Songlines: Tracking the Seven Sisters is an innovative exhibition opening at the National Museum this weekend. It attempts to tell the Indigenous founding narrative of the Seven Sisters Dreaming, using Indigenous ways of passing on knowledge. The story of the Seven Sisters is one of pursuit and escape, desire and magic, and family bonds. The exhibition will tell this story using a six-metre planetarium-style digital dome, under which you will be able to see rock art from the remote site at Cave Hill and visions of the sisters flying across the sky while listening to Pitjantjatjara elder Stanley Douglas narrate the story of the Seven Sisters. The exhibition will also feature paintings, sculptures and other works by more than 100 artists from the Martu, Ngaanyatjarra, Pitjantjatjara and Yankunytjatjara lands of Australia’s Central and Western deserts. Tickets are $15 for adults, $12 for Museum Friends and concessions, $7 for kids and $40 for a family with 2 adults and up to three kids. Book here.
Where: Canberra Theatre
When: 14 – 23 September Times
With a $120 million postal survey asking us for our opinion on just one issue it doesn’t seem like it would hard to find things to ridicule in our political system at the moment, but writers Jonathon Biggins, Drew Forsythe and Phillip Scott take such ridicule to another level with their annual show, The Wharf Review. Back for another year and opening in Canberra this weekend, this show usually provides some much-needed relief to those of us that are cogs in the government machine. Tickets from $45 for adults, $40 for concession and $35 for under 27s. Book here.
Where: Canberra Spanish Church, 16 Parkinson Street, Weston
When: 11 am – 3 pm
This festival gives you the opportunity to sample home-cooked foods from the cuisines of El Salvador, Mexico, Chile, Uruguay, and Argentina. Run by the Canberra Spanish church, all proceeds will go to support projects providing meals to street kids in Nicaragua, Chile, Peru, Cuba, and Honduras. For more details check out our Elias Hallaj’s post here.
Where: GIO Stadium
When: Gates open 6 pm, kick-off 8 pm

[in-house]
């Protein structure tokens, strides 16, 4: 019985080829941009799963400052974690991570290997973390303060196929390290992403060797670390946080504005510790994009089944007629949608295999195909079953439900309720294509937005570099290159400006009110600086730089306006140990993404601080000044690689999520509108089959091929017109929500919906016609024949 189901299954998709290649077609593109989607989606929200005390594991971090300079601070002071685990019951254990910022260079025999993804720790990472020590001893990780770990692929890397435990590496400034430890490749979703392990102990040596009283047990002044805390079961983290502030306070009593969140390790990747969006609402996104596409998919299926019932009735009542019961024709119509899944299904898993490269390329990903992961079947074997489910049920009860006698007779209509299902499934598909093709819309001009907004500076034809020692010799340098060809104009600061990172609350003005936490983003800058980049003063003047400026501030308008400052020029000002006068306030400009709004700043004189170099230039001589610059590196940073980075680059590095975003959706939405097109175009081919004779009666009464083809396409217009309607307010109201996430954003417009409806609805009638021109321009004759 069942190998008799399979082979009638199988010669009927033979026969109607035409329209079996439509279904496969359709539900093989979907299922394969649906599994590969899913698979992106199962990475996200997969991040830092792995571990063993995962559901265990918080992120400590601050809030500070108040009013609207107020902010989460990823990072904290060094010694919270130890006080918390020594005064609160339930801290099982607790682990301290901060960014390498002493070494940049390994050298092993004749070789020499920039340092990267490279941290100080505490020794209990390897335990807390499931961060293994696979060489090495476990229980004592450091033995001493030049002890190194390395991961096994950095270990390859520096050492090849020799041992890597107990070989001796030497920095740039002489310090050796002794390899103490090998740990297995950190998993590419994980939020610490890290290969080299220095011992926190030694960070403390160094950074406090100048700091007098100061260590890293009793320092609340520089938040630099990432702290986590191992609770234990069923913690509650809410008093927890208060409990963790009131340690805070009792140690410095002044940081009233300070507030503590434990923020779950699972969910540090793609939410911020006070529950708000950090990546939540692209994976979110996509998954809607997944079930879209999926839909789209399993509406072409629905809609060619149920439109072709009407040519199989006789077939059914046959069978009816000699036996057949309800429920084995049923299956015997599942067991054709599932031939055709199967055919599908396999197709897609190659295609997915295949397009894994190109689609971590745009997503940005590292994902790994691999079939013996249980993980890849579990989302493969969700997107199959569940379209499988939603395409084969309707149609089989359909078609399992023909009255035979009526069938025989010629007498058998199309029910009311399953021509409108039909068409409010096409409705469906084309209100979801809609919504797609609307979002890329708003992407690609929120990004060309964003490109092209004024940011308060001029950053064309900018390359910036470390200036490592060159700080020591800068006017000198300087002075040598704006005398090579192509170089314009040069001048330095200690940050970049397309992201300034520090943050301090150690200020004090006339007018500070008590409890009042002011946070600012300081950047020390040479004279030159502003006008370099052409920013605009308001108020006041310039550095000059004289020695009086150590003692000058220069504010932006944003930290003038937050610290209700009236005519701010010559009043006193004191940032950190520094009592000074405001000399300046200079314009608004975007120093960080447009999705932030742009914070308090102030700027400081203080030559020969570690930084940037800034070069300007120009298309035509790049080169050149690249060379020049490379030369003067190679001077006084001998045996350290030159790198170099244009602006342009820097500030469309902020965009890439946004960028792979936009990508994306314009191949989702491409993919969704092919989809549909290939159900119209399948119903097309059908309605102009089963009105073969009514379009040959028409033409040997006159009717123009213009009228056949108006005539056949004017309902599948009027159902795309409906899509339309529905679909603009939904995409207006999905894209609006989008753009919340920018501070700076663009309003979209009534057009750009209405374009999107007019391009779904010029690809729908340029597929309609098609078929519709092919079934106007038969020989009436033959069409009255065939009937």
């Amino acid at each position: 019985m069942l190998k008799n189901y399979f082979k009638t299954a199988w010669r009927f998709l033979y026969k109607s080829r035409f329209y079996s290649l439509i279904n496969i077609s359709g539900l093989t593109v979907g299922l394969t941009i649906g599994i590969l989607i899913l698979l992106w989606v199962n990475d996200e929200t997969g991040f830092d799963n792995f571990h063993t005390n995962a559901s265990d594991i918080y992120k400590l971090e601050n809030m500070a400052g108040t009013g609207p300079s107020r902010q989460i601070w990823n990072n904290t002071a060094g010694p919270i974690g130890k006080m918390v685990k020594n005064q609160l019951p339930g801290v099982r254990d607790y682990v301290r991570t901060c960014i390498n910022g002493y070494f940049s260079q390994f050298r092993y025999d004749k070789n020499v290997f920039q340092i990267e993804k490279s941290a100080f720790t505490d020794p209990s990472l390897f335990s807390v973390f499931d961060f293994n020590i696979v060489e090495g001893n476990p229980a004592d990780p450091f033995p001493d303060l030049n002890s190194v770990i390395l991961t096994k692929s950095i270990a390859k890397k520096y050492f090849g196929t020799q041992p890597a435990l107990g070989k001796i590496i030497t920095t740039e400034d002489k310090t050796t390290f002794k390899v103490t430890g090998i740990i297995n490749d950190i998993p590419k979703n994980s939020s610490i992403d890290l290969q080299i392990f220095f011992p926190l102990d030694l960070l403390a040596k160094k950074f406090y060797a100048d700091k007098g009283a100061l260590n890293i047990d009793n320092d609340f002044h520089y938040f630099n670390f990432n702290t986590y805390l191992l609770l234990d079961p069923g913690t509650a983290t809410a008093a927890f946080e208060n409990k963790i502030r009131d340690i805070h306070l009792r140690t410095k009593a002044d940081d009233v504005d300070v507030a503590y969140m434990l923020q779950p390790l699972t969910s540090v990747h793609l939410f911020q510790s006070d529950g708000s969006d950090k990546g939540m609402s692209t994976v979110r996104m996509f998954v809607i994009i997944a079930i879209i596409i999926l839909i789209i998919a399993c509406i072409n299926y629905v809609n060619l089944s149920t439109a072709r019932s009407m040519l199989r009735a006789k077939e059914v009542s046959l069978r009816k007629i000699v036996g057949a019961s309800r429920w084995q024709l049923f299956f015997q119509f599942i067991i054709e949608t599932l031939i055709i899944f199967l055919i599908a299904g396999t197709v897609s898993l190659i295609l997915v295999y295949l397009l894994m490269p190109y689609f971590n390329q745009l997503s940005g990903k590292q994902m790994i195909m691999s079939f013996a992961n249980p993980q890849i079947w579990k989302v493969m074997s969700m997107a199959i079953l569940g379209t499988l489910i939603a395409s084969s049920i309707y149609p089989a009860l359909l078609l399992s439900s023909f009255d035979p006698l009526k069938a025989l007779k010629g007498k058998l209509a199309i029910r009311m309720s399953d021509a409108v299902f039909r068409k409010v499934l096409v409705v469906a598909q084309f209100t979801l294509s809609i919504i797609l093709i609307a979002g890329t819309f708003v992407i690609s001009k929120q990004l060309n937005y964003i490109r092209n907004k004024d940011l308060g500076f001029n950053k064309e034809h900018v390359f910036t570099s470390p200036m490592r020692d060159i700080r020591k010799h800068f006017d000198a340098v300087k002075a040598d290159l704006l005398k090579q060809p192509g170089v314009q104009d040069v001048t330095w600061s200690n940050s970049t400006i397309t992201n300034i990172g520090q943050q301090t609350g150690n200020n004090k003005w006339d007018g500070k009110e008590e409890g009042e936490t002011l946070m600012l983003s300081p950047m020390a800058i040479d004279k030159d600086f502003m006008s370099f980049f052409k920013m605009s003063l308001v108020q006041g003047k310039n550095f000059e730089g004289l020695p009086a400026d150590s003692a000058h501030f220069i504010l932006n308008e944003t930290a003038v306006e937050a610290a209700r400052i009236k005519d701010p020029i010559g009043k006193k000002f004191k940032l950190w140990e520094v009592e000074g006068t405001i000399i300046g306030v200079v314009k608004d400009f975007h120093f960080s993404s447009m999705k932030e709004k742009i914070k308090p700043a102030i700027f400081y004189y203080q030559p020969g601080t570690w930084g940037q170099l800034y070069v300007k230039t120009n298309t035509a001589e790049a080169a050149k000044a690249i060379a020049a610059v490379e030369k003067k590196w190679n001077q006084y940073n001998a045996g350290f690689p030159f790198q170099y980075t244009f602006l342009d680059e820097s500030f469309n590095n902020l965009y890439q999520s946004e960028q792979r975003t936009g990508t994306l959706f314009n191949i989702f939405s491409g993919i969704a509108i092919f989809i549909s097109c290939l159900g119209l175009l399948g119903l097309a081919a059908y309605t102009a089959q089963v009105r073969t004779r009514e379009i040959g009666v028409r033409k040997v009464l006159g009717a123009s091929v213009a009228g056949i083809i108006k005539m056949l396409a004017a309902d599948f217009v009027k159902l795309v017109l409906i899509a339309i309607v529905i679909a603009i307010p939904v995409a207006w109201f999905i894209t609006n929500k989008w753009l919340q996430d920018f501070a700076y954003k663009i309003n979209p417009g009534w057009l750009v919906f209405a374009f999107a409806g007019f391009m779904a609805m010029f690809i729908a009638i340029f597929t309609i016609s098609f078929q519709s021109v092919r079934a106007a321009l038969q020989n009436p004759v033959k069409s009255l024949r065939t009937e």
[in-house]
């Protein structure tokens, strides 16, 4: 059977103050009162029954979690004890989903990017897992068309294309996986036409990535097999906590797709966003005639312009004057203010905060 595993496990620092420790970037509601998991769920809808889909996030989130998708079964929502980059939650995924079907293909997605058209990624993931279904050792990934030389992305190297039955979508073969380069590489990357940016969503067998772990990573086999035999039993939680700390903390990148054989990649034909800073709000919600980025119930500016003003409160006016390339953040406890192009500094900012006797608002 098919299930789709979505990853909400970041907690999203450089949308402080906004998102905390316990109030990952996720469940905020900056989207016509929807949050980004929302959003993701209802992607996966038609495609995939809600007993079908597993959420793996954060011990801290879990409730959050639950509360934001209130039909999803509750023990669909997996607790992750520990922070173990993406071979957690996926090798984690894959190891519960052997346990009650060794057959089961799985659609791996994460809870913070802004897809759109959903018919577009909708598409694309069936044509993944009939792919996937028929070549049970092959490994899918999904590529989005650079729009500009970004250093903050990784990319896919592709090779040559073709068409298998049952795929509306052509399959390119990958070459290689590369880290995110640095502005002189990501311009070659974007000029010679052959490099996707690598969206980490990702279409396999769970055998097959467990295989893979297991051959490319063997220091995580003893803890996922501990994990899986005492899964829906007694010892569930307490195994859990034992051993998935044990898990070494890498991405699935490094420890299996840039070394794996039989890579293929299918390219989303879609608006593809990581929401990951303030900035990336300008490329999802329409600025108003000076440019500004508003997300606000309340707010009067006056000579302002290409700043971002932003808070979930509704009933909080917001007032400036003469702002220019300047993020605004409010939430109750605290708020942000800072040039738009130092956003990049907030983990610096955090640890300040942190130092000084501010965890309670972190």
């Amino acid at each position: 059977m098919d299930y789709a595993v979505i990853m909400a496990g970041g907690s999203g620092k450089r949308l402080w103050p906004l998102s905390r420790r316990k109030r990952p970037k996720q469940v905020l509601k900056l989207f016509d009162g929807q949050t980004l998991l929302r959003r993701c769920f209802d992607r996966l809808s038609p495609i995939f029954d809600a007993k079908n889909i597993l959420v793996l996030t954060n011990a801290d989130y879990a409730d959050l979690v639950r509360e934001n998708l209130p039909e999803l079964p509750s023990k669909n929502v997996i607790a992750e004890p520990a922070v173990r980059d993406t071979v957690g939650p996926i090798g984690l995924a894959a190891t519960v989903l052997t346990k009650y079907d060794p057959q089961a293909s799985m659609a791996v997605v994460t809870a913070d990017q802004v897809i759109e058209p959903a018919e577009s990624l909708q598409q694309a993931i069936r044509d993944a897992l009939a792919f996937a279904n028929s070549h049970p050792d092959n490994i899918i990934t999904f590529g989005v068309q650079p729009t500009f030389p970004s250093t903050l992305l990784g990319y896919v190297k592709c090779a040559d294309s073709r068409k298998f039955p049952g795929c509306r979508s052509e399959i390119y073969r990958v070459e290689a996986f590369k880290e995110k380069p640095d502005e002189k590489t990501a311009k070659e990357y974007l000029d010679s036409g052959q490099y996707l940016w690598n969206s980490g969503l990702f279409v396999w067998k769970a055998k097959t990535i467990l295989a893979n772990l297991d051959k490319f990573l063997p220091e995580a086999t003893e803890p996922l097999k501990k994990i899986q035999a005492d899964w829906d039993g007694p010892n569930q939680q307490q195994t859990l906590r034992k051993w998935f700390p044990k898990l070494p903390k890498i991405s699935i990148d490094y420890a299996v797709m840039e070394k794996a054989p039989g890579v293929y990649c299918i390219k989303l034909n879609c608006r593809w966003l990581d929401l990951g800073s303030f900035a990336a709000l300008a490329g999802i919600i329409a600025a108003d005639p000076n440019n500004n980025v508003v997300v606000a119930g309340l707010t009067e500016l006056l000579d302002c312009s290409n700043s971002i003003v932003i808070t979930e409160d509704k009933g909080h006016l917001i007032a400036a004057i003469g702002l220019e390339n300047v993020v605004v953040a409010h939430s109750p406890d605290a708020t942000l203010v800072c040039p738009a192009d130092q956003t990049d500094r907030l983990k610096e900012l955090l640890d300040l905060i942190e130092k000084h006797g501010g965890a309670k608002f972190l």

The Wallabies return to Canberra this Saturday night, for the first time since 2010, to play Argentina’s Los Pumas in The Rugby Championship series. With six Brumbies players named in the Wallabies side, there should be plenty of hometown pride and exciting rugby on display. Tickets from $26, book here.
Where: National Arboretum
When: 11 am – 4 pm
The Arboretum is celebrating the start of spring by opening up roads normally closed to the public, to provide vehicle access to its southern forests. Drive, walk or cycle down to the forests and take a free guided walk (a family walk is scheduled for 2pm) to hear about the unique planting patterns in the forests and the research being conducted by the ANU. Also, see two trees that are extinct in the wild—the toromiro tree from Easter Island the Franklin tree from the USA. Gold coin donation welcome, no bookings required.
Where: Majura Hall, Rosevear Place, Dickson
When: 2:30 – 4:30 pm
The theme for this month’s Sunday Assembly is Islands and the guest speaker is Associate Professor, Dr. Katerina Teaiwa from the ANU. Katerina was born in Fiji and is of Banaban heritage. Banaban is a tiny island, just six square kilometres in size, east of Naru which was once rich with phosphate. Minining this resource stripped away 90 per cent of the island’s surface leaving it virtually uninhabitable. Katerina now researches the history of phosphate mining in the central Pacific and the displacement of indigenous Banabans to their new home on Rabi Island, Fiji as a result of this mining. Sunday Assembly will also include a reading, a personal reflection and songs around the theme of Islands, and tea and cake will be served at the end.
If you’re looking for live music around Canberra check out The RiotACT Gig Guide (13 – 19 Sep).